Book Reviews

Newcomer by Keigo Higashino

I received a copy of this book through NetGalley in exchange for an honest review. All thoughts and opinions expressed here are my own.

I love Higashino’s books and when I saw this book on NetGalley, I just HAD to request it. And I got approved! On my birthday! St. Martin’s Press actually made my day that day.

Goodreads synopsis:

NewcomerDetective Kyoichiro Kaga of the Tokyo Police Department has just been transferred to a new precinct in the Nihonbashi area of Tokyo. Newly arrived, but with a great deal of experience, Kaga is promptly assigned to the team investigating the murder of a woman. But the more he investigates, the greater number of potential suspects emerges. It isn’t long before it seems nearly all the people living and working in the business district of Nihonbashi have a motive for murder. To prevent the murderer from eluding justice, Kaga must unravel all the secrets surrounding a complicated life. Buried somewhere in the woman’s past, in her family history, and the last few days of her life is the clue that will lead to the murderer.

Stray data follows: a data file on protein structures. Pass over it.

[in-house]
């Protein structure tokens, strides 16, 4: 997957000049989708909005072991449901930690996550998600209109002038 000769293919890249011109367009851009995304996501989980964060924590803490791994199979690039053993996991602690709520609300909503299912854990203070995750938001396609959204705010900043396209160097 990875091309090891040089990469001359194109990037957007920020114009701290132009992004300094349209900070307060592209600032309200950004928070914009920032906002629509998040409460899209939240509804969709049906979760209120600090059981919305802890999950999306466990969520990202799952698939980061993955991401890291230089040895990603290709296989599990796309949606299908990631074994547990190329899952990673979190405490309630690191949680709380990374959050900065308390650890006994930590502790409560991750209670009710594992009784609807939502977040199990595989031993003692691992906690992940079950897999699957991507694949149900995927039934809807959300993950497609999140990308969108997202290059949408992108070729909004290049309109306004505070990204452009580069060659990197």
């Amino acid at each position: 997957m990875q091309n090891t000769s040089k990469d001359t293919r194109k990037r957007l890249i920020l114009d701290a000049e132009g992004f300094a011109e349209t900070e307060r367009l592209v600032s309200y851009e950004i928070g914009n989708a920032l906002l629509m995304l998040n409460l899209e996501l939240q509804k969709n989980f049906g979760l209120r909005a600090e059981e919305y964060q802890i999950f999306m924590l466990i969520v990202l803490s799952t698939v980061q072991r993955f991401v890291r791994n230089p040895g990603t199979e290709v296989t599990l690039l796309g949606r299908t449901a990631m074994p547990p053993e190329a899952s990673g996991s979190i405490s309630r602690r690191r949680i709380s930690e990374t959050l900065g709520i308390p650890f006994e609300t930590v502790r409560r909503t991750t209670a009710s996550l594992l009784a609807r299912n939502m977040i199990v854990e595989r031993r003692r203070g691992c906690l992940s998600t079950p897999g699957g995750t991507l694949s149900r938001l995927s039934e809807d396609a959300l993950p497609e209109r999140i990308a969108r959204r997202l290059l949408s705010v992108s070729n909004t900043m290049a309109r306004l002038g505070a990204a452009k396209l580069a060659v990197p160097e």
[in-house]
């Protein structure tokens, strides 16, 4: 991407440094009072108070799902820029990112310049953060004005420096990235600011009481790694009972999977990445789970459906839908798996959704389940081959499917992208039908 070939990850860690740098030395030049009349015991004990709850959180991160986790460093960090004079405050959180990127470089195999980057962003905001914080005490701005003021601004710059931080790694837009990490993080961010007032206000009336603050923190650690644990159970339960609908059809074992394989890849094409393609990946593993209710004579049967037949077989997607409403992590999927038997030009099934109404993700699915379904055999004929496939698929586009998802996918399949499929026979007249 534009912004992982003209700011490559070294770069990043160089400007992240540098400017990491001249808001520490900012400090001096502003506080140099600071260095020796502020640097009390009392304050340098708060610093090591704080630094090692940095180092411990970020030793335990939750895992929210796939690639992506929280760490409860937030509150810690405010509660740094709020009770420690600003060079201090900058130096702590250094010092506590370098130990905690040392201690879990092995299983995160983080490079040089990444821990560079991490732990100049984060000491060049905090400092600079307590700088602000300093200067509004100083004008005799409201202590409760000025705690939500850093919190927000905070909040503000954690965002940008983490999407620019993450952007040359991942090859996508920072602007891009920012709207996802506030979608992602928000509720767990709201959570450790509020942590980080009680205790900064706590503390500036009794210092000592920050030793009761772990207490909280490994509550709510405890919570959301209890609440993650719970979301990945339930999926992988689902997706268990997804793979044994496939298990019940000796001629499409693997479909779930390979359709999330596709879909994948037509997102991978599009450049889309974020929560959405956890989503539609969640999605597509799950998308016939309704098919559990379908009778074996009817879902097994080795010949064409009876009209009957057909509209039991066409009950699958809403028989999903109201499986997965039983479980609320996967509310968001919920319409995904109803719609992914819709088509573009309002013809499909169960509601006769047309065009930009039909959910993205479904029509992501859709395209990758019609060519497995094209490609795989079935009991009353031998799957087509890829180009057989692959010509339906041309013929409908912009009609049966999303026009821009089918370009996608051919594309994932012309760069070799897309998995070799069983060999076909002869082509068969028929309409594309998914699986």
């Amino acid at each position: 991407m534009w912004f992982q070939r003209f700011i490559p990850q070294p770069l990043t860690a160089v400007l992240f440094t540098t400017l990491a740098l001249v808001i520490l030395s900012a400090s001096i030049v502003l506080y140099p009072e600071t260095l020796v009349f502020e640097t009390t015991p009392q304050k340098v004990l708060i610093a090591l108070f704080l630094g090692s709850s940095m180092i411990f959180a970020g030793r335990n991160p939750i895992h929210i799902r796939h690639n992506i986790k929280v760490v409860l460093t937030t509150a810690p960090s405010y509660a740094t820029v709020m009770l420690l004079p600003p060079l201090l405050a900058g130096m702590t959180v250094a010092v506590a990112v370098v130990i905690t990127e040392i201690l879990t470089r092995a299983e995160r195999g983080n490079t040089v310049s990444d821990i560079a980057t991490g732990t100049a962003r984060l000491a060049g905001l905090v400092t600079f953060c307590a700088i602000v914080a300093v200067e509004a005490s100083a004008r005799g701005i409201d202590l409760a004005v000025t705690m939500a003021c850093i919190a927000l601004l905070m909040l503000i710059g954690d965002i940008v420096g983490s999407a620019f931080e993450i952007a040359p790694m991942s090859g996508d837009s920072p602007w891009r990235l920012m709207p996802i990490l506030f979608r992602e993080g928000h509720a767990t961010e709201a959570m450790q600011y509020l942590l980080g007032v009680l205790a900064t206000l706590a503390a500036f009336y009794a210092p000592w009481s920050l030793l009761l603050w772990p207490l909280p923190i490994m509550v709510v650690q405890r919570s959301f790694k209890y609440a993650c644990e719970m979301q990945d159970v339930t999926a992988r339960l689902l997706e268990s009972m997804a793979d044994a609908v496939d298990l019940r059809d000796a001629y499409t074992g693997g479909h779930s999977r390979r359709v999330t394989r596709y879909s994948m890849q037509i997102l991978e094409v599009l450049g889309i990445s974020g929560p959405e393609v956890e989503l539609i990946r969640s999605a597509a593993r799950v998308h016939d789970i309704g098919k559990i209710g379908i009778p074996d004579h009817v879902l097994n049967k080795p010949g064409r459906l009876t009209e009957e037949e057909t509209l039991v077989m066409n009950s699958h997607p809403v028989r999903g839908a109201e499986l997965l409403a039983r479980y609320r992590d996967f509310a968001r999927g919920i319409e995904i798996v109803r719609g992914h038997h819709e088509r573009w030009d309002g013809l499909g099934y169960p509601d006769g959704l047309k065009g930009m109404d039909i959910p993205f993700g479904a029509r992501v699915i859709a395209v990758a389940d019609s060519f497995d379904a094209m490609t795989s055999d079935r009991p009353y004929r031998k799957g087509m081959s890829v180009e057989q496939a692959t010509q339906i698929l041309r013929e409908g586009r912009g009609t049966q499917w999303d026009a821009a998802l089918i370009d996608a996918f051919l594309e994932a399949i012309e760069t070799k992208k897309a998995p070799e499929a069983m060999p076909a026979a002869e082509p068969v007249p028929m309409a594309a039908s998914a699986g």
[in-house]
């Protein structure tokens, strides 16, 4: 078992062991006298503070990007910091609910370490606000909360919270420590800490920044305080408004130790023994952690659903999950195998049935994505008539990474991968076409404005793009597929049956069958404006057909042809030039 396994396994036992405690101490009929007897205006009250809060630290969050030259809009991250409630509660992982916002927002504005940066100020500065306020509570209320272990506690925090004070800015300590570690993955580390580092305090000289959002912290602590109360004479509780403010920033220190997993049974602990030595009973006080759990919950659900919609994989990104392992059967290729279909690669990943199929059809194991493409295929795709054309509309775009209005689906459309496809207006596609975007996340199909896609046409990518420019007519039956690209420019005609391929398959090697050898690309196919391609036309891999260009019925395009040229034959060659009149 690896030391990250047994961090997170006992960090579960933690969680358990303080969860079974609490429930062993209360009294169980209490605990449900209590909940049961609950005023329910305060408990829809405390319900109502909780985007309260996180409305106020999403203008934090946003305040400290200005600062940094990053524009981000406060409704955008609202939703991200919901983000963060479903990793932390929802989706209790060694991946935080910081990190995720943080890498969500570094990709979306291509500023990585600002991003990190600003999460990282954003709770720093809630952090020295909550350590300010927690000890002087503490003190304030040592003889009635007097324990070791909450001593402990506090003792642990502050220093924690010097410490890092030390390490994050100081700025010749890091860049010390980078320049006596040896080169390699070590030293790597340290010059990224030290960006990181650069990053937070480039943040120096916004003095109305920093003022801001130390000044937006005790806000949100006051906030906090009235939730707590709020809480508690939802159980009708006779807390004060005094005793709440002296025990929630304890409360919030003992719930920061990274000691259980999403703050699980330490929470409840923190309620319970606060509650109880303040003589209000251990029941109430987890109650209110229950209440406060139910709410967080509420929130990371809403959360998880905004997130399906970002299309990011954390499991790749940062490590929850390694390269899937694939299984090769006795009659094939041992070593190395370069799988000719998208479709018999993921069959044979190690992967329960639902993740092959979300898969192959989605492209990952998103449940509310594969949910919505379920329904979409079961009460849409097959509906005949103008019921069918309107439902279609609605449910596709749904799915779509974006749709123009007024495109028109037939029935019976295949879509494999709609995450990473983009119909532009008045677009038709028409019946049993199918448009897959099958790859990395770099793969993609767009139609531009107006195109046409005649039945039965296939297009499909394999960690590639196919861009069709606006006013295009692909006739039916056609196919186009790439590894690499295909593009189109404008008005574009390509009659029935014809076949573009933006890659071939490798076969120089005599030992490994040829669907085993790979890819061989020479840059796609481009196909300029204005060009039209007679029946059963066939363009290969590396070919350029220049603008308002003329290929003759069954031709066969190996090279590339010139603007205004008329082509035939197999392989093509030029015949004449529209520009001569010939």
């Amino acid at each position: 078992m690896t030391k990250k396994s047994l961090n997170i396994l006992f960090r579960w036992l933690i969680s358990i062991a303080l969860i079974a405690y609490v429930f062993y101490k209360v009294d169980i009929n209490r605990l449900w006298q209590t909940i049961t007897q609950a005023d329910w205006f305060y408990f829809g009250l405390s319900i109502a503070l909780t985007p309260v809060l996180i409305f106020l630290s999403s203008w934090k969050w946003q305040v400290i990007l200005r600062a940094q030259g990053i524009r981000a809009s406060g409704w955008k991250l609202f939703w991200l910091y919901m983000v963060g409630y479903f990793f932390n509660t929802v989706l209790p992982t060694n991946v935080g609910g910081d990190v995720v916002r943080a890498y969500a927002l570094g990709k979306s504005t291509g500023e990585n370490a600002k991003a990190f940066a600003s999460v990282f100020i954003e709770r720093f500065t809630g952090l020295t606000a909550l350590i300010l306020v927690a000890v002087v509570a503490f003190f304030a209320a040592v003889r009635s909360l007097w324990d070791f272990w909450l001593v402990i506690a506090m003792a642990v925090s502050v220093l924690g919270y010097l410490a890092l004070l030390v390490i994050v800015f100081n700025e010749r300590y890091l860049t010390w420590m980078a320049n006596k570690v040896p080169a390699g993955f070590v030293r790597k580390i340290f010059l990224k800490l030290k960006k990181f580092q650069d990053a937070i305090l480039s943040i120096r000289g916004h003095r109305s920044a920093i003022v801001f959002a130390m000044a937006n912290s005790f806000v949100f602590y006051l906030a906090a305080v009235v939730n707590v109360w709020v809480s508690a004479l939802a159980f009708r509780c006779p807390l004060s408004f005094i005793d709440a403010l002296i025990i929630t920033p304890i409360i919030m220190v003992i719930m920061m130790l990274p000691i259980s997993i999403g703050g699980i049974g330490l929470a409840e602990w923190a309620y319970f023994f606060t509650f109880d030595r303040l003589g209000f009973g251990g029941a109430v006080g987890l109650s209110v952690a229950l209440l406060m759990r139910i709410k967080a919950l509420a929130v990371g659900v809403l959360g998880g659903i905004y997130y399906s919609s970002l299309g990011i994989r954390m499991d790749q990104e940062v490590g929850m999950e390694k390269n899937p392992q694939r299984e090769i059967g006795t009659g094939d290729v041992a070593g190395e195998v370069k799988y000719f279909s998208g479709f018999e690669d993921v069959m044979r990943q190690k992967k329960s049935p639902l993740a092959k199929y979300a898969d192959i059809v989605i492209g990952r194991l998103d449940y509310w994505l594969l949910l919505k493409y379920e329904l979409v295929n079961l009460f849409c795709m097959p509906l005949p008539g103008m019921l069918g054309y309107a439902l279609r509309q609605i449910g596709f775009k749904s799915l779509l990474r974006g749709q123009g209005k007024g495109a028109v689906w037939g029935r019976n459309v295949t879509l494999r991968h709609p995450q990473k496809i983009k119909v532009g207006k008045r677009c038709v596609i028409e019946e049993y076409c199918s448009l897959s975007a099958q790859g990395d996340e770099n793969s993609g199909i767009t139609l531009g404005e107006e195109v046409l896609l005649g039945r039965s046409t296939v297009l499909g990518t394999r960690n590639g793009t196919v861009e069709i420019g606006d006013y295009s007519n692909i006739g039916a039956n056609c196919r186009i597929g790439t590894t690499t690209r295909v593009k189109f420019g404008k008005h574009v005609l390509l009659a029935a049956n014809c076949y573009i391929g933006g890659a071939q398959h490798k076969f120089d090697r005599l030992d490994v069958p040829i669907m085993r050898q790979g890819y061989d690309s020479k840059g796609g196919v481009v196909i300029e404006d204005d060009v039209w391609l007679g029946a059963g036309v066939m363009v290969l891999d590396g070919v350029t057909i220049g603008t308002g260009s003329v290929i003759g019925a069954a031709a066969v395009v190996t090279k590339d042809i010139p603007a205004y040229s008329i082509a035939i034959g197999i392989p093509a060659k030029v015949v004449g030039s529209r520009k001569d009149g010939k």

Like every other Higashino novel, this one’s different from traditional crime fiction. The premise is simple. A woman is dead and our favorite detective Kaga starts investigating. The business district near the woman’s apartment is filled with shops whose owners are in some way linked to her murder. How Kaga finally unmasks the killer forms the rest of the story.

The Higashino touch in this novel is that we don’t see Kaga’s POV until the very end. Instead, each chapter is dedicated to one of the shops of the business district of Nihonbashi. You get introduced to at least 3 new characters every chapter, but it doesn’t get confusing at all. And therein lies the beauty of a Higashino book.

We get the shop owners’ perspectives when they’re being investigated by Kaga and the other detectives of his precinct. At the end of each chapter, we also get to hear Kaga’s reasoning behind suspecting the people he did in that chapter. This was my only problem with the book. I don’t think a detective would reveal any information about an ongoing investigation to a person, despite them not being a suspect anymore.

But it’s very easy to look past this minor issue as the story is very plot-driven and fast-paced. If you’re craving crime fiction right now, this–or any other Higashino–should be your go-to!

Rating: 4 out of 5


~ Shruti

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